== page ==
The leading cause of accidental injury for senior citizens are falls, but motor vehicle accidents are the most common cause of accidental death for persons aged 65 to 74. Together, falls and automobile accidents (including pedestrian-vehicle accidents) represent about 91 percent of hospital admissions for seniors who suffered a serious injury. Although less common, overuse injury is another source of accidental injury for seniors, since we become more prone to muscle and joint injury as we age.
Injury prevention is hugely important for seniors because, as we age, falls and other sources of physical trauma are more likely to cause serious injury; recovery is more difficult and lengthier; and injuries often result in a lower quality of life, chronic pain and an increased risk of death. And, injuries have substantial consequences not only for the injured senior, but also for their caregivers.
How to Avoid Falling
The most common injuries that result when a senior citizen falls are:
- Hip fractures
- Traumatic brain injury (TBI) and head injury
- Back and spinal injury
- Wrist, ankle and arm fractures
Here are Risk factors for falling:
- Potential hazards and dangers in your home, including
- Tripping hazards such as area rugs and clutter
- Broken or uneven stairs
- Prescriptions and drugs that can affect balance and how steady you are on your feet, such as tranquilizers and anti-depressants
- Poorly fitting footwear, and footwear that is slippery and without traction increase the risk of falling, both in the home and outside, particularly in icy and snowy conditions
- Leg and foot pain, and lower body weakness
- Difficult with walking and balance (which can be related to lower body pain or weakness)
- Vitamin D deficiency
Actions that you can take to reduce the risk of falling
1. Maintain a healthy lifestyle that incorporates regular exercise without undue risk.
A vitally important approach to minimize our risk of falling as we age is to neither overestimate or underestimate our risk of falling. Studies have shown that some seniors overestimate the risk of falling and as a result, they reduce their level of physical activity. By doing so, we actually increase our likelihood of falling because we need regular physical activity to maintain strength and balance, particularly as we age. On the other hand, seniors who underestimate their risk of falling sometimes take risks that exceed their physical abilities which creates a greater risk of falling.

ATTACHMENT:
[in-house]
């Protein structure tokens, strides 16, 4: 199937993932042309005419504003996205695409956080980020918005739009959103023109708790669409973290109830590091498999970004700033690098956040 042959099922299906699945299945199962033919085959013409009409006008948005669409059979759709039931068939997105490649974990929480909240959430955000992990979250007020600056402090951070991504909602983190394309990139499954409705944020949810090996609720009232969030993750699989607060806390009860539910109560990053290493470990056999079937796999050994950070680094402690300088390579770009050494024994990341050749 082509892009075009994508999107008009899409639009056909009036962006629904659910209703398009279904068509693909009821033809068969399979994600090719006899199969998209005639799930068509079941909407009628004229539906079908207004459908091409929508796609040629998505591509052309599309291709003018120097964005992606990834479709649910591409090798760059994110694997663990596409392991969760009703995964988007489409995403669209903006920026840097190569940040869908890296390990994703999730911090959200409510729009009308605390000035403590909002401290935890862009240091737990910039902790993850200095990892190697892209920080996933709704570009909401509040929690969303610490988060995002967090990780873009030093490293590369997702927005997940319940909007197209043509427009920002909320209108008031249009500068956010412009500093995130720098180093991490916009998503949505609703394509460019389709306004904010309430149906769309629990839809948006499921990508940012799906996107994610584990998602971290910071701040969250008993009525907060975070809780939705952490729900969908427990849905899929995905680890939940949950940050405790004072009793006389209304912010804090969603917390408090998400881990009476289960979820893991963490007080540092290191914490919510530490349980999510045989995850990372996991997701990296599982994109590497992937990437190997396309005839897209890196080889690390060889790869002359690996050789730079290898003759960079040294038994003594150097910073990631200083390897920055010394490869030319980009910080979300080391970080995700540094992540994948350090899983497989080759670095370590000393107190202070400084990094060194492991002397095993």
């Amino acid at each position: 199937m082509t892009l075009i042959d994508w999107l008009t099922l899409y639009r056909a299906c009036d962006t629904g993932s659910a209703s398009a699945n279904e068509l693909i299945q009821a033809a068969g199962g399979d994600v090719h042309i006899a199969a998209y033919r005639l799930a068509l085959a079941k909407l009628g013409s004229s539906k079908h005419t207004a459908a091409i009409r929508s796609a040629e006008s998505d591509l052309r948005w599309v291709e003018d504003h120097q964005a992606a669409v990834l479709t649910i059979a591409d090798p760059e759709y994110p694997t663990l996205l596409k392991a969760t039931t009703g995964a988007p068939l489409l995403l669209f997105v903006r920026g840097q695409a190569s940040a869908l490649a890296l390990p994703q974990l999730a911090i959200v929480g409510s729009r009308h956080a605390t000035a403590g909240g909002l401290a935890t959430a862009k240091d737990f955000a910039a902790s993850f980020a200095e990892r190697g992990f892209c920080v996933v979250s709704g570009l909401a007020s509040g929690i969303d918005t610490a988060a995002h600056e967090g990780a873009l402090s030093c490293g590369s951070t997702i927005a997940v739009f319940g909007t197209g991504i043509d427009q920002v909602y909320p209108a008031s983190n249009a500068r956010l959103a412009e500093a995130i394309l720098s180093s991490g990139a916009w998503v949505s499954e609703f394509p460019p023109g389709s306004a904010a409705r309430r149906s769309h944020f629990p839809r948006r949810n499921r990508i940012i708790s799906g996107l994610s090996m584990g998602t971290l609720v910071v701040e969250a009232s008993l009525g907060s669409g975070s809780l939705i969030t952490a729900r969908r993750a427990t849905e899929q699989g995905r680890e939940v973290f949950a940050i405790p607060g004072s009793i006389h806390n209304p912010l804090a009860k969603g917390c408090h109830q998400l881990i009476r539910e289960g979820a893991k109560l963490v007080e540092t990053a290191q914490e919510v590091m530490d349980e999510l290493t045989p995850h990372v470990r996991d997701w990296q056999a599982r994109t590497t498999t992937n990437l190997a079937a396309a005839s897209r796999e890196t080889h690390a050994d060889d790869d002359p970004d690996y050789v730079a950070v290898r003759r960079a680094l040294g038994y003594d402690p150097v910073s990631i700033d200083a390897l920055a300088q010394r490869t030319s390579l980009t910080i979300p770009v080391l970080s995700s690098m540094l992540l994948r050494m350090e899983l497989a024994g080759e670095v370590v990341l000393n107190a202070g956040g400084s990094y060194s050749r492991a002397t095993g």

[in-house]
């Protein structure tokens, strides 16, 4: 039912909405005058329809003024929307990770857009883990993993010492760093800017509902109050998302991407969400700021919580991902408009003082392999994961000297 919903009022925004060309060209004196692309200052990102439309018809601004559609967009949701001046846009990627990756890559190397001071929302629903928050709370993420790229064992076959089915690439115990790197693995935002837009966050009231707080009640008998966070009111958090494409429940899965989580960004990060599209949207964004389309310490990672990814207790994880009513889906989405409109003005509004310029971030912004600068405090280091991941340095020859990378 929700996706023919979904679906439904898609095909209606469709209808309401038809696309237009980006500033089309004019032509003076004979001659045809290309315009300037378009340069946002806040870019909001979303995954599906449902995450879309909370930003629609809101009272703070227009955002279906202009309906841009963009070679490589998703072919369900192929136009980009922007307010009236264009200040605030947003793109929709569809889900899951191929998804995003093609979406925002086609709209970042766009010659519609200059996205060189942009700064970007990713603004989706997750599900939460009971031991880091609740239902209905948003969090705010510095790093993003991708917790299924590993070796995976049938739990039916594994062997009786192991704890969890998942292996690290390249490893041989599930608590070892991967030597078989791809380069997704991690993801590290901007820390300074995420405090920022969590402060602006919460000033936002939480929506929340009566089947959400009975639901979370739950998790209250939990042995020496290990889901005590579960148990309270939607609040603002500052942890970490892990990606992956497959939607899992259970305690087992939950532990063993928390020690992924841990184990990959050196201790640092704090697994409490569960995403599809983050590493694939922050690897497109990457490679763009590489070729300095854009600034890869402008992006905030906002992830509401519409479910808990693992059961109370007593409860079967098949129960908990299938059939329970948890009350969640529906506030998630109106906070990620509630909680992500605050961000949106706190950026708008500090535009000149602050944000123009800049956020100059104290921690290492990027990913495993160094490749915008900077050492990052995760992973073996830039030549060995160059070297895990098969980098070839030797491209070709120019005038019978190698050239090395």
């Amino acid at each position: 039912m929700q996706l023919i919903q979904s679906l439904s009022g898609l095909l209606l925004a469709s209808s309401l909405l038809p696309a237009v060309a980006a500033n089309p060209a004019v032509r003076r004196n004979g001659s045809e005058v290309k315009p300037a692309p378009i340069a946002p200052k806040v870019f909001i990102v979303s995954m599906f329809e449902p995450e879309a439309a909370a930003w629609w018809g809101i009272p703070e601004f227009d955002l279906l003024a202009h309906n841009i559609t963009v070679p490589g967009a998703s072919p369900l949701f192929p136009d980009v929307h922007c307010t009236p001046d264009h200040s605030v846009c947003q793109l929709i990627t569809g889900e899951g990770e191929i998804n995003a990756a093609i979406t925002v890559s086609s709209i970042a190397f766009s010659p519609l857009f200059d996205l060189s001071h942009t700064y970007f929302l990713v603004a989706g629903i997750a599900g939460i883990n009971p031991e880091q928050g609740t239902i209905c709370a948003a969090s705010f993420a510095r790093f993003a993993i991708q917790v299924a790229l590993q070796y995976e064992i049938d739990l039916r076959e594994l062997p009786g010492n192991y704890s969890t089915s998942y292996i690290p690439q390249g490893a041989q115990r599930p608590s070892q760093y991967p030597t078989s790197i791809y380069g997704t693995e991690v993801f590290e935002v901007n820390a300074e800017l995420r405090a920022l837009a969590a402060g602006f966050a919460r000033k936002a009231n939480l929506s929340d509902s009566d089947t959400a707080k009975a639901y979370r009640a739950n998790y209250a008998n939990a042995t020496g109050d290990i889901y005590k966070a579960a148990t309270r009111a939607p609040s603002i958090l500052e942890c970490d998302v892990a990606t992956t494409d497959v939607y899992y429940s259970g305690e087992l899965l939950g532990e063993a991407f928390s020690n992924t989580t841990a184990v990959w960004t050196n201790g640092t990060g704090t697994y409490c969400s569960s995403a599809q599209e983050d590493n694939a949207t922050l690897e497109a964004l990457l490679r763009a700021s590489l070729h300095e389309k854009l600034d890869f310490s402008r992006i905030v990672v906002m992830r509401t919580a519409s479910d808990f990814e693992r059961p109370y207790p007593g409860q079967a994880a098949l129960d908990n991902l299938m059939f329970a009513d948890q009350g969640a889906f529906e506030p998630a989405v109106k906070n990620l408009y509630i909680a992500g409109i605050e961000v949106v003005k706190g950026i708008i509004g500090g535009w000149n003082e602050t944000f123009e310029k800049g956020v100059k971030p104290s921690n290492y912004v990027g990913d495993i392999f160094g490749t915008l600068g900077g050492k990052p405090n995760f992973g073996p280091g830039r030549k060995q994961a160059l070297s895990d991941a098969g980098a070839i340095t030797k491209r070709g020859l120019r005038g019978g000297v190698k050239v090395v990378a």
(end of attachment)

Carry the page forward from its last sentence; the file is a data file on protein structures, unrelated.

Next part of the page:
Exercises that improve your balance and strengthen your legs are most important for seniors.
2. Have your general health assessed by your doctor.
Find out if there are any medicines and/or specific exercises that would benefit you. Depending on your doctor’s findings, you may require a vitamin D supplement and/or osteoporosis medication.Also, ask your doctor to review your medicines to determine whether any medication may contribute to a loss of balance.
3. Have your eyes tested annually and wear the appropriate prescription needed when you’re active and walking.
4. Ensure a safe home environment.
This may include: getting rid of, or affixing, any tripping hazards such as area rugs; installing a grab bar beside your bathtub and shower; adding railings along stairways; and maintaining good lighting in hallways, stairs and around your home.Consider a night light in your bathroom to prevent falls during the night.
5. Wear appropriate footwear that provides support and traction, both indoors and when outside.
6. Take extra care in inclement weather. When sidewalk and road conditions are poor, particularly during winter ice and snowstorms, avoid walking on pathways and in potentially slippery parking lots and consider staying at home.
Steps to help avoid a car accident or pedestrian accident
Transport Canada has reported that more senior citizens are fatally injured in car accidents than any other group in our population. These statistics include seniors who died in pedestrian accidents, cycling accidents, on motorcycles, and those involved in motor vehicle accidents, often while behind the wheel.